What if it turns out I have Hashimoto’s?

While no one wants to be diagnosed with a disease, try to consider that you are fortunate to have been diagnosed – whether it is before you have developed symptoms, or if symptoms have already begun. With medicine, you can look forward to an improved quality of life, with more energy and fewer symptoms.

Typically, treatment for Hashimoto’s consists of taking an oral medicine whose generic name is Levothyroxine Sodium. If your doctor prescribes a brand rather than the generic, the name will be different but the medicine is the same. Levothyroxine is simply a man-made version of the thyroid hormone the body produces. Since your body is no longer producing enough of this hormone, you will have to take the medicine for the rest of your life.

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So I just have to take a pill every day? That seems easy enough.

Well, it is somewhat easy, but not completely easy. The trick to taking Levothyroxine, as with any medicine, is taking it exactly as your doctor recommends. Levothyroxine must be taken with a glass of water on a completely empty stomach, at least 30 minutes prior to eating. Most people find that it is most convenient to take first thing in the morning, before getting dressed and eating breakfast.

It is also important to avoid certain foods and other medicines both four hours before and four hours after taking Levothyroxine. Eating those foods can dramatically change how much of the medicine is actually available for your body to use. Your doctor will give you a list, which will most likely include walnuts, grapefruit juice, cottonseed meal, hi-fiber foods, and possibly soy.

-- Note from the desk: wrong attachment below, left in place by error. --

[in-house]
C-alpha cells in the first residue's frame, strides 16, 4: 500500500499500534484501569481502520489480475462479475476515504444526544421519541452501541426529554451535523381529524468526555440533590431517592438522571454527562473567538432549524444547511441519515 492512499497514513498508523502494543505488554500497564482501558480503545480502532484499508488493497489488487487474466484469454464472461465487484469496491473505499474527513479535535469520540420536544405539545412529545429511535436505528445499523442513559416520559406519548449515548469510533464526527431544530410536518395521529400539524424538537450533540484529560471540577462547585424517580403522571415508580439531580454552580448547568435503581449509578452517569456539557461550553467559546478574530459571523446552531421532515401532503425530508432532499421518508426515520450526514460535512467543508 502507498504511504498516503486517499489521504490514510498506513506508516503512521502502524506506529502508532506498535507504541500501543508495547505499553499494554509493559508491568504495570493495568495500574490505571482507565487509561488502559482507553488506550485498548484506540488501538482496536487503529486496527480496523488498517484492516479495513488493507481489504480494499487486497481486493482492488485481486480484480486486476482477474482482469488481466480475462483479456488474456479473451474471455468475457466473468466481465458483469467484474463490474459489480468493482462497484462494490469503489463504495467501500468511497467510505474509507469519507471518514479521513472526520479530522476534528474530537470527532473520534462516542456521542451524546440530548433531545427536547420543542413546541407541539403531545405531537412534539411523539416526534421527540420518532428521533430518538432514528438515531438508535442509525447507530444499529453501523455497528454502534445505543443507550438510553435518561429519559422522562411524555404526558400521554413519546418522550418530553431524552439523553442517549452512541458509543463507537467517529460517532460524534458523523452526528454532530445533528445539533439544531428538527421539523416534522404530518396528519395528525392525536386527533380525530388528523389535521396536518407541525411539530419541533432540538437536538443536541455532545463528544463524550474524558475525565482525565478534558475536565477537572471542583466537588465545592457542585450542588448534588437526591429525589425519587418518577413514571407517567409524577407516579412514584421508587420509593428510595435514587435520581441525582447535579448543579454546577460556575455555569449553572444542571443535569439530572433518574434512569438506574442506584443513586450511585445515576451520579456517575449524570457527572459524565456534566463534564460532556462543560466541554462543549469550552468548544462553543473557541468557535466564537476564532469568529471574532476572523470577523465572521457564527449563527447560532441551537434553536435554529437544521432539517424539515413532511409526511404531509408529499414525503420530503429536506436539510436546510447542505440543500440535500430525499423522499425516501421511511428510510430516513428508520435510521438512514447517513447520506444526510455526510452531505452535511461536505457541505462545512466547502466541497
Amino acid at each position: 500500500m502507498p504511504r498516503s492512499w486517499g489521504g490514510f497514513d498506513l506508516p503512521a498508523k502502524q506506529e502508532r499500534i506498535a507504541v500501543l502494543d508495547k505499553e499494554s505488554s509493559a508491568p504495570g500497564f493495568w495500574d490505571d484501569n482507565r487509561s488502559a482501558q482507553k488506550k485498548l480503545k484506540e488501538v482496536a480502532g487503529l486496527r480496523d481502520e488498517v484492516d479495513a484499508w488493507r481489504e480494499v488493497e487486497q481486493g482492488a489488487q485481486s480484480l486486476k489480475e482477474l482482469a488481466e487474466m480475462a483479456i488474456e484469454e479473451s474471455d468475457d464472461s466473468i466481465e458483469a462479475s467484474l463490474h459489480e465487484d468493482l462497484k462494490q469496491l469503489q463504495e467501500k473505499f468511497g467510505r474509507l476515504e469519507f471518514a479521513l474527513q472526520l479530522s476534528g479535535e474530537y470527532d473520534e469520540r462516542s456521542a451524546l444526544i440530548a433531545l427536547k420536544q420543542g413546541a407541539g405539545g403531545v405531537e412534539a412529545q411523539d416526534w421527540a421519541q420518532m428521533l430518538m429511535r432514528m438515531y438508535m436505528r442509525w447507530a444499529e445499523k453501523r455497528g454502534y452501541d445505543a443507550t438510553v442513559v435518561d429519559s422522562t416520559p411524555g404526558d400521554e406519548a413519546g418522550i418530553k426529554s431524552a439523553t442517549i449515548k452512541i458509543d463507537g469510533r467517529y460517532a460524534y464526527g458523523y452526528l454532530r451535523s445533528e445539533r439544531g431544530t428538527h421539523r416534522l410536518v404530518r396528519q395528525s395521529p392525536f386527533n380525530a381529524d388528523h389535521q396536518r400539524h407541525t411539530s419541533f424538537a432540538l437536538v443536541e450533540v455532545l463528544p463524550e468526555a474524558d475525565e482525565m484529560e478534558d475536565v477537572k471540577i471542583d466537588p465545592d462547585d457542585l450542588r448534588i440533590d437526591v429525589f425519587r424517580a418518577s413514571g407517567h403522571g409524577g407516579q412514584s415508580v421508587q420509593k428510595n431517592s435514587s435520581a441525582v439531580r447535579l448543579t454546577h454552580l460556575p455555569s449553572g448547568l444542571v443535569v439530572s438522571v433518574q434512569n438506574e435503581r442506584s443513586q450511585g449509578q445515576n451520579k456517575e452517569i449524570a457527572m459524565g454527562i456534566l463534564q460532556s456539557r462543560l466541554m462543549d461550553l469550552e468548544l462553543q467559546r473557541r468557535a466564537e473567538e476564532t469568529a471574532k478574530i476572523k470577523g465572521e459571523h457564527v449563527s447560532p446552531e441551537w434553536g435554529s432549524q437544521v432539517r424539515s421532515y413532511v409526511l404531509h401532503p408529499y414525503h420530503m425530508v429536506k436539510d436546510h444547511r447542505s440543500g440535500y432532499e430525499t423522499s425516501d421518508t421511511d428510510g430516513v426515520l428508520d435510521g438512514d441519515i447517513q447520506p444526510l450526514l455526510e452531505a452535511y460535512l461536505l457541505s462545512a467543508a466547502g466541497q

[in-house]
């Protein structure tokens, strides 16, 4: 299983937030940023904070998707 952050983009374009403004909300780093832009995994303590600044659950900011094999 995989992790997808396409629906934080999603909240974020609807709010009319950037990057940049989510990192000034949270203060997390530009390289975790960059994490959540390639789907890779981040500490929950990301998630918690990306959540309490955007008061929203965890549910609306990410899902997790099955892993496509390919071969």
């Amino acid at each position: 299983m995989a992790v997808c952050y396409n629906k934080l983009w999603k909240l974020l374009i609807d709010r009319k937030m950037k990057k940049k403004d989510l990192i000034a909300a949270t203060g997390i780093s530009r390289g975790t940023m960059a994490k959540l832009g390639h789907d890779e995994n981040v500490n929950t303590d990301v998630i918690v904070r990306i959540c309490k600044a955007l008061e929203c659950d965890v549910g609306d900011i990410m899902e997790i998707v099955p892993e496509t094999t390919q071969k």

Medicines to be avoided for four hours before or after taking Levothyroxine include many antacids (those containing calcium, magnesium or aluminum), Iron supplements/ multivitamins with iron, and certain medicines for heartburn, high cholesterol and a few other conditions. It is extremely important that you tell your doctor about every medicine or supplement that you take. Very often an alternative can be found, but only if your doctor knows what you take.

Levothyroxine will not start to work immediately. It may take several weeks before you notice an improvement in symptoms – but it will work. Do not give up and stop taking it. Equally important – even though you may feel fine once it begins to work, you must keep taking it consistently, at the same time every day.